Havoc and plague
To complete a mixed day of work and indulgence I've devoted this evening to reading the much-praised Havoc In Its Third Year, by Ronan Bennett.
It has some interesting colourful set pieces, lots of period detail and so far as I can tell is very true to history, but overall I found it a disappointment. All but the main character, John Brigge, coroner, are only sketched as stereotypical stick figures: the stern Puritan hypocrite, the half-mad female vagrant prophet, the martyrdom-seeking Catholic priest, and even Brigge himself is a somehow bloodless, emotionless; his faith has no explanation and his resignation to fate seems unreal. (This may indeed be true to period, but doesn't engage this modern reader.)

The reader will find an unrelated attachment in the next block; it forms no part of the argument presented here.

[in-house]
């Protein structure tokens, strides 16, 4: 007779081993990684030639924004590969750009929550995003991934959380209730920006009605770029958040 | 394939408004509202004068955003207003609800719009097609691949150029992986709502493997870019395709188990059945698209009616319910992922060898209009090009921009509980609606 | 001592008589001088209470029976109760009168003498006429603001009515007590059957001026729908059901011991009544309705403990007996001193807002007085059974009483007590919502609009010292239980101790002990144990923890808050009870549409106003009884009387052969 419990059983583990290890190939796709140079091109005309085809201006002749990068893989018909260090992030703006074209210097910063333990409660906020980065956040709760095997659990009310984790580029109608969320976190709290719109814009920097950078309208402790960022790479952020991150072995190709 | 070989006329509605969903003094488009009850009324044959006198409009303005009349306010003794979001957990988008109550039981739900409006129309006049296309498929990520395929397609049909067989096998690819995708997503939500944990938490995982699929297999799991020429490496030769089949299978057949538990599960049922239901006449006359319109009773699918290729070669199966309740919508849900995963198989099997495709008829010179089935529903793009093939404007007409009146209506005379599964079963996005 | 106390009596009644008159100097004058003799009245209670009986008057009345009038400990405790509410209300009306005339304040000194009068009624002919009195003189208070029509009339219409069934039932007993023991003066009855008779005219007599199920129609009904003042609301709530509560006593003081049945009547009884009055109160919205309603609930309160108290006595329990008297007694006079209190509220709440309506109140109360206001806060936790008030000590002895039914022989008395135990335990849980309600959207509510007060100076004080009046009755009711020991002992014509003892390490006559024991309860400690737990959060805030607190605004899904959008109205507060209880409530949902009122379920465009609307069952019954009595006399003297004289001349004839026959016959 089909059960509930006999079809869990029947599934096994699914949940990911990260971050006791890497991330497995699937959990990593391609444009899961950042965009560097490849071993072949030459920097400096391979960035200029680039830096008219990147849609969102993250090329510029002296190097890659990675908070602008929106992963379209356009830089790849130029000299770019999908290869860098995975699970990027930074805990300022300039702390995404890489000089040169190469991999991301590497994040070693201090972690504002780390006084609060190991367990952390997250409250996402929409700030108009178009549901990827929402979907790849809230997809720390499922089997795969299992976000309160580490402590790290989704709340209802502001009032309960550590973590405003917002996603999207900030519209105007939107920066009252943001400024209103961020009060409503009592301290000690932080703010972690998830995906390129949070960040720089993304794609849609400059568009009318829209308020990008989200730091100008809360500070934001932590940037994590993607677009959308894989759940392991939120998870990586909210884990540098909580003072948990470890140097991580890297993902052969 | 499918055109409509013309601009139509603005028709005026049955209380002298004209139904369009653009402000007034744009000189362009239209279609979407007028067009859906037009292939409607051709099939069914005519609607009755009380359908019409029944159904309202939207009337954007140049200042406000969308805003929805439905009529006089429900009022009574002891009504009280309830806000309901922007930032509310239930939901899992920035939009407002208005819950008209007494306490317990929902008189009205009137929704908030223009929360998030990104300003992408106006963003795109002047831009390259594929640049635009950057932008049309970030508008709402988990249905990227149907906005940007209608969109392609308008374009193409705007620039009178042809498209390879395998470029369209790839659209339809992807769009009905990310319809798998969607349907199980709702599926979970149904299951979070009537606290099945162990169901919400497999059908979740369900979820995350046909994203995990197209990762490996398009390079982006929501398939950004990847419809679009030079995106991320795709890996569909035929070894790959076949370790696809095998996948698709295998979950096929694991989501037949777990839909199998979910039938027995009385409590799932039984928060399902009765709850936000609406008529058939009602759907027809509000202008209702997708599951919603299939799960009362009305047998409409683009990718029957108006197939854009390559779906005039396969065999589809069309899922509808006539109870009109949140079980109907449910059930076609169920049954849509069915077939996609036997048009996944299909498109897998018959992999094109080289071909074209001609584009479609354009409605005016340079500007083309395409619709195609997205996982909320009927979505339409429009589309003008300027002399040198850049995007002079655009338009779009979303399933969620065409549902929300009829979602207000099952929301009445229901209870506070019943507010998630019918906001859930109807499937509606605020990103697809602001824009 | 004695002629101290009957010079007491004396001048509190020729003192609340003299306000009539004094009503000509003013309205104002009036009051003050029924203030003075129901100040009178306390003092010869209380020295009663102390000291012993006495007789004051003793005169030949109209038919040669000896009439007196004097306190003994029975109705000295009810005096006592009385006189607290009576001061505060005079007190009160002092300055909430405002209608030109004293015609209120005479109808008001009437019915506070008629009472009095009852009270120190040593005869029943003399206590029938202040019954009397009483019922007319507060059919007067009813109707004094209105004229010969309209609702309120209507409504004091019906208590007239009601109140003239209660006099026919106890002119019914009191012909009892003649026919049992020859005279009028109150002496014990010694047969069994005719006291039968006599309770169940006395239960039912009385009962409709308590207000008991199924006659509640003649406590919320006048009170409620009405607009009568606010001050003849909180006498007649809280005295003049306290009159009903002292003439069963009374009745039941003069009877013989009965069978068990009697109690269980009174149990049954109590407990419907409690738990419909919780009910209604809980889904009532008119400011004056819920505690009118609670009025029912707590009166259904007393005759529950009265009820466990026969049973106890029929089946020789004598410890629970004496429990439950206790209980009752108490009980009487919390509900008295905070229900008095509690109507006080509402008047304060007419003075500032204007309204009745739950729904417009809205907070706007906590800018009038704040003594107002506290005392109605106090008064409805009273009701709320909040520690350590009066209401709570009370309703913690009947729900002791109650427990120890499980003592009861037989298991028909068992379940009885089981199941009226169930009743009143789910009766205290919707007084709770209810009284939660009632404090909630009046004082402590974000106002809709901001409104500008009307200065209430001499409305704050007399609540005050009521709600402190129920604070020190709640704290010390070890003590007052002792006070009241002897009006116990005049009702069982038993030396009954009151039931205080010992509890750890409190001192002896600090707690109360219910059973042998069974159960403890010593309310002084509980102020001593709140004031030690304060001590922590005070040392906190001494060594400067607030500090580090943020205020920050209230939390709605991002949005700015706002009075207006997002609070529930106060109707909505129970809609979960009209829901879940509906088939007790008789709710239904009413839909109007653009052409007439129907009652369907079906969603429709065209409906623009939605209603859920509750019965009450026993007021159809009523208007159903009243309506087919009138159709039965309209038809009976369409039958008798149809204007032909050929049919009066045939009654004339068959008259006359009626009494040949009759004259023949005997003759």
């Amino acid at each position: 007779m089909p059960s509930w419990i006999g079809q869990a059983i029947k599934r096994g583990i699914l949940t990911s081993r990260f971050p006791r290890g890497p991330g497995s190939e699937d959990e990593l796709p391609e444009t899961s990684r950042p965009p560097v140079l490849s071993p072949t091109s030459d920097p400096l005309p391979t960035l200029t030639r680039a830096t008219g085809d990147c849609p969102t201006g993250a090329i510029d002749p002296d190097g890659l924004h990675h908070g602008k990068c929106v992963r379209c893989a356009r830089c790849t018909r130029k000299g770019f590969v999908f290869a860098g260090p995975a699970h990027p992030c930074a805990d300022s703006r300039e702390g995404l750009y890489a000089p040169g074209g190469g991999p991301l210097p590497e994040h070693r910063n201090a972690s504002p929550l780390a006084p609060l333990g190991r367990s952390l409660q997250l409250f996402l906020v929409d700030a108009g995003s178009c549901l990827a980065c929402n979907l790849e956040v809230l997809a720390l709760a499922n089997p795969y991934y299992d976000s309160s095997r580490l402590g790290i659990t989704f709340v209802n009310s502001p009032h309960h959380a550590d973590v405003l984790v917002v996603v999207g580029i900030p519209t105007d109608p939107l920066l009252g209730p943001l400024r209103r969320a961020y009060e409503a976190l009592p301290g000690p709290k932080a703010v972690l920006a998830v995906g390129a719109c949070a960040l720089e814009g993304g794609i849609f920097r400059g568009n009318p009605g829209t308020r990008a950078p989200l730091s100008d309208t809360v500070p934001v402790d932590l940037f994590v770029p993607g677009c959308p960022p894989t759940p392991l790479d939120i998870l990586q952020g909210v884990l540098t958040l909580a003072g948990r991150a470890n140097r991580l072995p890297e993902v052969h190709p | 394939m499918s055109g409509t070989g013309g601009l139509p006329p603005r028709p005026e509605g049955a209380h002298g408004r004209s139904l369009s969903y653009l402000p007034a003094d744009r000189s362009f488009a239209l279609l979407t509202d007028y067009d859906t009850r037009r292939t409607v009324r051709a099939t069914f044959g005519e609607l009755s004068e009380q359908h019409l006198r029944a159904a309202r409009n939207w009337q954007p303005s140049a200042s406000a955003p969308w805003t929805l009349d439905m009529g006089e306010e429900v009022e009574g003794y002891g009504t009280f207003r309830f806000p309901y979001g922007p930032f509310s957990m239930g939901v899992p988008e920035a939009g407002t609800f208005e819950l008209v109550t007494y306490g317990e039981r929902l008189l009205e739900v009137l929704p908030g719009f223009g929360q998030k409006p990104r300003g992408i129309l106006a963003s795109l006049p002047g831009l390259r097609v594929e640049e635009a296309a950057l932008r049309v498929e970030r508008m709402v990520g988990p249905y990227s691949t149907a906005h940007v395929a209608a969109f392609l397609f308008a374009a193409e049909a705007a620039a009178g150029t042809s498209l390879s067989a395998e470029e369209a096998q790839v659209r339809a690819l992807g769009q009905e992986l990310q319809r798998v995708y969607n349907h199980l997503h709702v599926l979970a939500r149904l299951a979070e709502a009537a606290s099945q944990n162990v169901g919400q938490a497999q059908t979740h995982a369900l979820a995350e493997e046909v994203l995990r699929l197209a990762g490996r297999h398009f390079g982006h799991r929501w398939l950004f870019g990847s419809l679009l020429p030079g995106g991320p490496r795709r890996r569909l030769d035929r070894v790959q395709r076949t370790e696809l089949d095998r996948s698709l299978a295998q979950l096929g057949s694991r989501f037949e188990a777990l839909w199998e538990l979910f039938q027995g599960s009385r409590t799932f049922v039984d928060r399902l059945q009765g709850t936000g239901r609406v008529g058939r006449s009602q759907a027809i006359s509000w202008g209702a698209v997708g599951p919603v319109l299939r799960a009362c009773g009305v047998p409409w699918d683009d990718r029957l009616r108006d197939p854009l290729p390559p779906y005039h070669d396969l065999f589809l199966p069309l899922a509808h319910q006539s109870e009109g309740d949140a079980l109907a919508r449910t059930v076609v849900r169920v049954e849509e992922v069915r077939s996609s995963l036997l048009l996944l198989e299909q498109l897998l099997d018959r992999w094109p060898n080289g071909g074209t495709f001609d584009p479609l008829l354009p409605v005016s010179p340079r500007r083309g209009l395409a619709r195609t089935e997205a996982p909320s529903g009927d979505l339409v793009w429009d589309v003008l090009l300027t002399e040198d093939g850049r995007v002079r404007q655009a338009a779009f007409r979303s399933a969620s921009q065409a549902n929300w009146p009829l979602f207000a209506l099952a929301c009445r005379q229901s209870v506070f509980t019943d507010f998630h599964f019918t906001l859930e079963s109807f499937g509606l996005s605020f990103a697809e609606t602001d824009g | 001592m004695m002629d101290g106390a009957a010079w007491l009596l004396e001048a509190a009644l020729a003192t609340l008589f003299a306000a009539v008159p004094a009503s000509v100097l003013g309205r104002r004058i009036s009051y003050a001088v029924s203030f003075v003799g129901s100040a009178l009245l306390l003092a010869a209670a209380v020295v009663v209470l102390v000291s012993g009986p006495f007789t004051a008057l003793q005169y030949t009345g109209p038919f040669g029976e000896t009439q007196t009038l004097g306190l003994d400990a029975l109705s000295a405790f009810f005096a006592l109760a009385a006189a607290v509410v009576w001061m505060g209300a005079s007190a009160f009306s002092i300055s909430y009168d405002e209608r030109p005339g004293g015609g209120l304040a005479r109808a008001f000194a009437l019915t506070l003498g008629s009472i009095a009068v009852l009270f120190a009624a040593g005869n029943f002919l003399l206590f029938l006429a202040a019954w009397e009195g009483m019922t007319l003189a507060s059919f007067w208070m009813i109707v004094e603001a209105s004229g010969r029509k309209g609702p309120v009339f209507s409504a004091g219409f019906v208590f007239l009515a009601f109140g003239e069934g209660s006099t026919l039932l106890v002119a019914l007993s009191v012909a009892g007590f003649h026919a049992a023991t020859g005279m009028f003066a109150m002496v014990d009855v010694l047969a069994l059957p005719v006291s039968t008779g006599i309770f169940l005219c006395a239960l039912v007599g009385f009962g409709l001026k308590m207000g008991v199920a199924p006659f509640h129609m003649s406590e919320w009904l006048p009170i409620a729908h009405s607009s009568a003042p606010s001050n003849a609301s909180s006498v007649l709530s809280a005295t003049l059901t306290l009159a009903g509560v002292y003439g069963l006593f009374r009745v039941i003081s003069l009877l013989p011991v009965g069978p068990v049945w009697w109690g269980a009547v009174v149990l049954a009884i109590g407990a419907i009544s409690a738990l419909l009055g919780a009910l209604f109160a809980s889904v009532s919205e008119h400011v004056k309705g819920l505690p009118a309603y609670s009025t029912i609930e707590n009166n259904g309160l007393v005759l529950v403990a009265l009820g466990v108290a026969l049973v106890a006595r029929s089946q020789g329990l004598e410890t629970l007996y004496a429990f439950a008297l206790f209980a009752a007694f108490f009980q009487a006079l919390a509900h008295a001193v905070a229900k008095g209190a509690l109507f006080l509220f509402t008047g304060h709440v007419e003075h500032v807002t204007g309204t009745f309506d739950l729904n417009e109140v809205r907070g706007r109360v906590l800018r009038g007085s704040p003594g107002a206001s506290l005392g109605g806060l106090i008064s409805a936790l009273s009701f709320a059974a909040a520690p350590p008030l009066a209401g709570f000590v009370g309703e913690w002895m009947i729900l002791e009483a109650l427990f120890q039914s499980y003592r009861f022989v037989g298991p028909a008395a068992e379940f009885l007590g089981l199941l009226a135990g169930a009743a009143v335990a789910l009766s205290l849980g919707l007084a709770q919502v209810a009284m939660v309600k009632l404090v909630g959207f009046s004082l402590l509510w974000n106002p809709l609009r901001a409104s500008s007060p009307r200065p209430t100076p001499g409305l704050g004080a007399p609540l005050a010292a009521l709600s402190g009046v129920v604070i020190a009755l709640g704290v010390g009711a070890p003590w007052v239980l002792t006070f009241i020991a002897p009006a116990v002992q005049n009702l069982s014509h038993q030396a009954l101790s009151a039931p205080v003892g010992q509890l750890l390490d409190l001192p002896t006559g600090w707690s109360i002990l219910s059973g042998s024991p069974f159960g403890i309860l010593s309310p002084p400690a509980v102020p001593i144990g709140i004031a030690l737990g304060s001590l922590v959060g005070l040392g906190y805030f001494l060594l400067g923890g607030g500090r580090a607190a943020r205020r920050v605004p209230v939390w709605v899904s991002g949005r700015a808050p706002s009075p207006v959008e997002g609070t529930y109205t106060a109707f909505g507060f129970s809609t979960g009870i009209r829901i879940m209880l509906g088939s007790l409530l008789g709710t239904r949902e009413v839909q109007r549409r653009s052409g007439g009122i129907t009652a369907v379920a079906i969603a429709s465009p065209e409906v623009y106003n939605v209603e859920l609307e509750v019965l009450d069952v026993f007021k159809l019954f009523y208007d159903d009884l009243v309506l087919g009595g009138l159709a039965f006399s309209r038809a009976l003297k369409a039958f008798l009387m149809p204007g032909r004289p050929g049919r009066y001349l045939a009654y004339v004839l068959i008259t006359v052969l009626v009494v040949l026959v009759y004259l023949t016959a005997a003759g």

I think the Booker judges got it right in leaving it off the shortlist, but here's a different view.
It did, however, send me back to what I consider a wonderful book, Geraldine Brooks's Year of Wonders: A Novel of the Plague, about the "plague village" of Eyam, which, in the fiction as the history, locked itself off from neighbouring settlements to avoid spreading the contagion, and suffered horribly. The ending is perhaps a little Hollywoodish, and the main character overly "modern" in her thought, but it is a wonderfully uplifting tale.